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PCCs, roads policing and the dilemmas of increased democratic accountability




In the era of the Police and Crime Commissioner, when the benefits of democratic accountability are placed centre stage, and the public are encouraged to believe that they should dictate the type of policing they receive, this article considers the prospects for one particular policing task that has, historically, enjoyed mixed levels of public support. Roads policing casts the (potential) voter in the position of (potential) offender, but also as (potential) victim. As such, it may be perceived as awkward territory for individuals seeking (re)election, who may be uncertain as to their electorate’s preferences. This article considers three examples of occasions where PCCs have had to confront the issue of roads policing, demonstrating the difficulties it poses for those mindful of their elected status.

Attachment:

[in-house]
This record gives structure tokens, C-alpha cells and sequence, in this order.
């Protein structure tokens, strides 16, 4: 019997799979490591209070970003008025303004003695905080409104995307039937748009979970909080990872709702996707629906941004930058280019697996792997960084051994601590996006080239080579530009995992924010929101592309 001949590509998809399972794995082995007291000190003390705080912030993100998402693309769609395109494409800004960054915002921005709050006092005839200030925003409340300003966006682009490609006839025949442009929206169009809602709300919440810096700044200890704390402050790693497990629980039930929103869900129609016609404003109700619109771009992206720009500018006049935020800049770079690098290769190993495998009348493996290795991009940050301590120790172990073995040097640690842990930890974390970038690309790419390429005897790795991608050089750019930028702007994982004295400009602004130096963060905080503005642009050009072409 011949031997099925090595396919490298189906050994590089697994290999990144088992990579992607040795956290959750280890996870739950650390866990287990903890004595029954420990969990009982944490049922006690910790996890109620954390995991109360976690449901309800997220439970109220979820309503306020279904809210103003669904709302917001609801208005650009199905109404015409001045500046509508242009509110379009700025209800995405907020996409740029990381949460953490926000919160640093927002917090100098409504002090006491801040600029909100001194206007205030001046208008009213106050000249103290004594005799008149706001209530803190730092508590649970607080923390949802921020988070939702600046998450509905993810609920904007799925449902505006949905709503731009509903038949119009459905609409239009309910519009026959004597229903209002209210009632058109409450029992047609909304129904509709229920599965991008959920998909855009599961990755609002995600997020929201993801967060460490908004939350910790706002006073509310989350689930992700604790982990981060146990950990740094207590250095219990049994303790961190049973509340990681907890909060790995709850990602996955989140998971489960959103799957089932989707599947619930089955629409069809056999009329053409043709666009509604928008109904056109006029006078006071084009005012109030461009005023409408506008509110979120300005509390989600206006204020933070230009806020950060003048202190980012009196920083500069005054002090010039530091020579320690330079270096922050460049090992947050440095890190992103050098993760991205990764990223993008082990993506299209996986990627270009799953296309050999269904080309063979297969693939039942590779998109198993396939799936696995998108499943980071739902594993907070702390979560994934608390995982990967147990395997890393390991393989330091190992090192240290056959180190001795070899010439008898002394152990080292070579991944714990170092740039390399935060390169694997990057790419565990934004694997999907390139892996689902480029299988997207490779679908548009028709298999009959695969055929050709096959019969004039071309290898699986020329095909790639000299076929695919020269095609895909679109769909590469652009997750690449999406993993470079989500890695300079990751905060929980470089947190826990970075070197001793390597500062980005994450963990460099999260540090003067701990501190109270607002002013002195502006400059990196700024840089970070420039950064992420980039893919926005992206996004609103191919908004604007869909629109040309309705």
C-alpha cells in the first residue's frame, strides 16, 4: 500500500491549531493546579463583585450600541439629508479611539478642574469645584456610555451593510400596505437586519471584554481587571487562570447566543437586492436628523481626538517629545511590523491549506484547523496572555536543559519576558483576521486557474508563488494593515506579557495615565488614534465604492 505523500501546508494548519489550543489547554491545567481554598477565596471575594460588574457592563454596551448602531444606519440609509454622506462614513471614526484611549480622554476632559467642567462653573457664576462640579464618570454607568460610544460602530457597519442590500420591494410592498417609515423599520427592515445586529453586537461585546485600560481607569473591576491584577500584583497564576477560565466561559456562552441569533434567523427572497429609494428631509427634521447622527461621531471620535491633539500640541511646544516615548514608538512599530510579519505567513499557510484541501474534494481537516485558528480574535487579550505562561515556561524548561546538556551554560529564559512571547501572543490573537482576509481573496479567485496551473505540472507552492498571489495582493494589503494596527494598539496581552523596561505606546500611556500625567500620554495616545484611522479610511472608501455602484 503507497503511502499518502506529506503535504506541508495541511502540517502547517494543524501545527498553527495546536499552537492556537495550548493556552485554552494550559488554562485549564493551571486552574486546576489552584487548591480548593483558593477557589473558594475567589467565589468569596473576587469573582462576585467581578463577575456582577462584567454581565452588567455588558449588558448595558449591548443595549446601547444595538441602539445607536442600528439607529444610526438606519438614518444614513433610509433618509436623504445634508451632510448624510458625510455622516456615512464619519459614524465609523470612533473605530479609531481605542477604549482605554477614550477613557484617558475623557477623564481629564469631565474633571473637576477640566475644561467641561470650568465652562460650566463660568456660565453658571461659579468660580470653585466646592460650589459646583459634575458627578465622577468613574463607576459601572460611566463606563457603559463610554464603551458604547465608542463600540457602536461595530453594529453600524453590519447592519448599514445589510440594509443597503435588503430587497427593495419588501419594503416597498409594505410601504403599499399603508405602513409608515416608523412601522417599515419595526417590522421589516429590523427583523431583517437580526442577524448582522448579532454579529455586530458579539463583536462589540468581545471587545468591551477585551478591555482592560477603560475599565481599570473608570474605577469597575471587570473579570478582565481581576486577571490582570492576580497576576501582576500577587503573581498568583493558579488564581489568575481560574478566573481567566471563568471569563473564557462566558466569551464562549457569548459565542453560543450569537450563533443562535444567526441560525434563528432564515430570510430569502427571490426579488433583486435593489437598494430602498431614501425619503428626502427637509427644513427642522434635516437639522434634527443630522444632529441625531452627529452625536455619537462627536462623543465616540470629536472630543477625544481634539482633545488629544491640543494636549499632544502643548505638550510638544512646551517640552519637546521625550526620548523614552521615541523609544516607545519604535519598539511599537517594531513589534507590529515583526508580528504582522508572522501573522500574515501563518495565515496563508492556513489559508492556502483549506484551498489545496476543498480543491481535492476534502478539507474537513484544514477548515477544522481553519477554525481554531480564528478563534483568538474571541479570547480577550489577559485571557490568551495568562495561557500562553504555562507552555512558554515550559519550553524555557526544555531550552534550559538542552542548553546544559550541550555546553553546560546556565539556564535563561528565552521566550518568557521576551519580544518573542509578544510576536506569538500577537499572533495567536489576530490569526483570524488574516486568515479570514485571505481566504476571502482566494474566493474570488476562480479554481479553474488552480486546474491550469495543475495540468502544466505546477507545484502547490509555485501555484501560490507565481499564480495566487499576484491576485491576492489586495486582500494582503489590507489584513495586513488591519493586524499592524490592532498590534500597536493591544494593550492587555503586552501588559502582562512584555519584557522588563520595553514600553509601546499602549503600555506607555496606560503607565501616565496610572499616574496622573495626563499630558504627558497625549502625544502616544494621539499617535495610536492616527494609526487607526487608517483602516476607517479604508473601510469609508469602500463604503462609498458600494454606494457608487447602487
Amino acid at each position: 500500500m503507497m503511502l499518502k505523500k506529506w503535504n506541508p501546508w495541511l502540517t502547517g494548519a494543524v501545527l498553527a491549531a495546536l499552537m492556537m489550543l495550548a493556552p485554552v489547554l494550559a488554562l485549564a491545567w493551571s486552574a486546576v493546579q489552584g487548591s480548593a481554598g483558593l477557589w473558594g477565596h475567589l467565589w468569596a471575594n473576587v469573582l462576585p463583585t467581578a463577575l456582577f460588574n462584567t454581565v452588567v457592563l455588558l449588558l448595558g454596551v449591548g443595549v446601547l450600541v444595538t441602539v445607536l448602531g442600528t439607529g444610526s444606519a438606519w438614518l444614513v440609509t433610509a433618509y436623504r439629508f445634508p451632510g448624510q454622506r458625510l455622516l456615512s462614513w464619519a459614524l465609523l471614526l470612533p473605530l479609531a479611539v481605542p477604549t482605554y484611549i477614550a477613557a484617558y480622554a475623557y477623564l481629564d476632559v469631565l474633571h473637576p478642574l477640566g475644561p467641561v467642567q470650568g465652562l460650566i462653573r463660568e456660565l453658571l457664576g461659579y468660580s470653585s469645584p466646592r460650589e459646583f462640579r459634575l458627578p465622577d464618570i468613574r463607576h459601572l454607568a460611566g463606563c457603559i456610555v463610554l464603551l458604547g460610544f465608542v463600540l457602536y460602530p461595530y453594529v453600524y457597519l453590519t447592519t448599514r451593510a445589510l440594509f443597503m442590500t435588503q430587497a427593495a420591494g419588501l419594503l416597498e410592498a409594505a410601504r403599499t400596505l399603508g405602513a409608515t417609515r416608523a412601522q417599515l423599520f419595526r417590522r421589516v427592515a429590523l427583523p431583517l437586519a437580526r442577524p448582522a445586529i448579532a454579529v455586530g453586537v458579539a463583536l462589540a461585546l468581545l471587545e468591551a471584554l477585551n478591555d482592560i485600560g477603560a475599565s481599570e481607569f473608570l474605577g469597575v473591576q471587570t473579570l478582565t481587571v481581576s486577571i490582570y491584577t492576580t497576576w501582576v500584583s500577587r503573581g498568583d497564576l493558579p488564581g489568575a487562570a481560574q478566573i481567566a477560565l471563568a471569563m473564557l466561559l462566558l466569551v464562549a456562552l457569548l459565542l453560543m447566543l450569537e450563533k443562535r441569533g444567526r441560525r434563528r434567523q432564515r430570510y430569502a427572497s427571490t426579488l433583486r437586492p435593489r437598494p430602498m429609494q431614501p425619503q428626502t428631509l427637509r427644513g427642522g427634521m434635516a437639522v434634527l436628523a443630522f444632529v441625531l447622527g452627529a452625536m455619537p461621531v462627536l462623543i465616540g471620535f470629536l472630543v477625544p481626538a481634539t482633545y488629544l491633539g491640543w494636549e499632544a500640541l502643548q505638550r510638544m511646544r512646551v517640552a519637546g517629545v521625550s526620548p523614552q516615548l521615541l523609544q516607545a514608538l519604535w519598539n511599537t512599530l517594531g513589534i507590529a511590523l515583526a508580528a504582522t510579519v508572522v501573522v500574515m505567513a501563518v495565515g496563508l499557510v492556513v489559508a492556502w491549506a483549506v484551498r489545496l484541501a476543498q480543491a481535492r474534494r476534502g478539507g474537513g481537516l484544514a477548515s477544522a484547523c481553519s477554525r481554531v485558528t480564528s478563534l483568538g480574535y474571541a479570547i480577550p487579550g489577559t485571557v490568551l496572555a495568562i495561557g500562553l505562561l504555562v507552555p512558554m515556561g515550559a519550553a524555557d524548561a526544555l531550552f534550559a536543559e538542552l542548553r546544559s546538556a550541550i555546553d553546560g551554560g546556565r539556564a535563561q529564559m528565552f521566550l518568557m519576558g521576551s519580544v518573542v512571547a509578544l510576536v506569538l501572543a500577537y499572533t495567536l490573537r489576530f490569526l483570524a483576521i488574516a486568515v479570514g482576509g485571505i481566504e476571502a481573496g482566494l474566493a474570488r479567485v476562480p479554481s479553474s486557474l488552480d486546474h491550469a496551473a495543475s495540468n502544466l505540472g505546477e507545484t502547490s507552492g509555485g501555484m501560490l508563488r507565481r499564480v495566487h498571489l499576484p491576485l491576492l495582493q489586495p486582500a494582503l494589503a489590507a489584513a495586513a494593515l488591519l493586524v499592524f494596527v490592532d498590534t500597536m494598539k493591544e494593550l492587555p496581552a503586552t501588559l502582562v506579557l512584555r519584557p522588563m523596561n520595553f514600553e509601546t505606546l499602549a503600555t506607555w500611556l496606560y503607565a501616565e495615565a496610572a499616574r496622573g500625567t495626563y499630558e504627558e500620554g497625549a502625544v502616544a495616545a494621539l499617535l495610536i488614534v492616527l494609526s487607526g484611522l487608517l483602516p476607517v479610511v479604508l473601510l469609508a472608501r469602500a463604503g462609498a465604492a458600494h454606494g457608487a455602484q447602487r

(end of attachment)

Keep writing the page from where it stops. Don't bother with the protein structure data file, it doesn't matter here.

Publication Date May 20, 2015
Journal British Journal of Criminology: an international review of crime and society
Print ISSN 0007-0955
Publisher Oxford University Press
Pages 274-292
Keywords Police and Crime Commissioners; democratic accountability; road safety; roads policing; speeding; law-abiding
Publisher URL